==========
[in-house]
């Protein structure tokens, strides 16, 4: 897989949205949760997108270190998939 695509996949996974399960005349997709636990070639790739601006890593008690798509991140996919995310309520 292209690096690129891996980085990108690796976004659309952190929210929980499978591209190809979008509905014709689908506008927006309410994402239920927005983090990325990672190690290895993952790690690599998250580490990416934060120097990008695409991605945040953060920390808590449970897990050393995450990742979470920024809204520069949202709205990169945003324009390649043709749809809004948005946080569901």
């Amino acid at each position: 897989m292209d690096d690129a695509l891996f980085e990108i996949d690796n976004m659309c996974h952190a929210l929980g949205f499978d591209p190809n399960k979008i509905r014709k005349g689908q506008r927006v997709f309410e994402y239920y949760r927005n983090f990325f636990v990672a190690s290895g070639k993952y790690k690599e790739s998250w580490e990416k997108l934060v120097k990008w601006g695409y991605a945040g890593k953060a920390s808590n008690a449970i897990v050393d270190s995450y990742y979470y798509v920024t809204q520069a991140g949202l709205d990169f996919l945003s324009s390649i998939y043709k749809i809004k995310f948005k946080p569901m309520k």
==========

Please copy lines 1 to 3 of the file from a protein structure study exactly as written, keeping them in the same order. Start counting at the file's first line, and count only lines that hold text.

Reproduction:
[in-house]
């Protein structure tokens, strides 16, 4: 897989949205949760997108270190998939 695509996949996974399960005349997709636990070639790739601006890593008690798509991140996919995310309520 292209690096690129891996980085990108690796976004659309952190929210929980499978591209190809979008509905014709689908506008927006309410994402239920927005983090990325990672190690290895993952790690690599998250580490990416934060120097990008695409991605945040953060920390808590449970897990050393995450990742979470920024809204520069949202709205990169945003324009390649043709749809809004948005946080569901």
């Amino acid at each position: 897989m292209d690096d690129a695509l891996f980085e990108i996949d690796n976004m659309c996974h952190a929210l929980g949205f499978d591209p190809n399960k979008i509905r014709k005349g689908q506008r927006v997709f309410e994402y239920y949760r927005n983090f990325f636990v990672a190690s290895g070639k993952y790690k690599e790739s998250w580490e990416k997108l934060v120097k990008w601006g695409y991605a945040g890593k953060a920390s808590n008690a449970i897990v050393d270190s995450y990742y979470y798509v920024t809204q520069a991140g949202l709205d990169f996919l945003s324009s390649i998939y043709k749809i809004k995310f948005k946080p569901m309520k």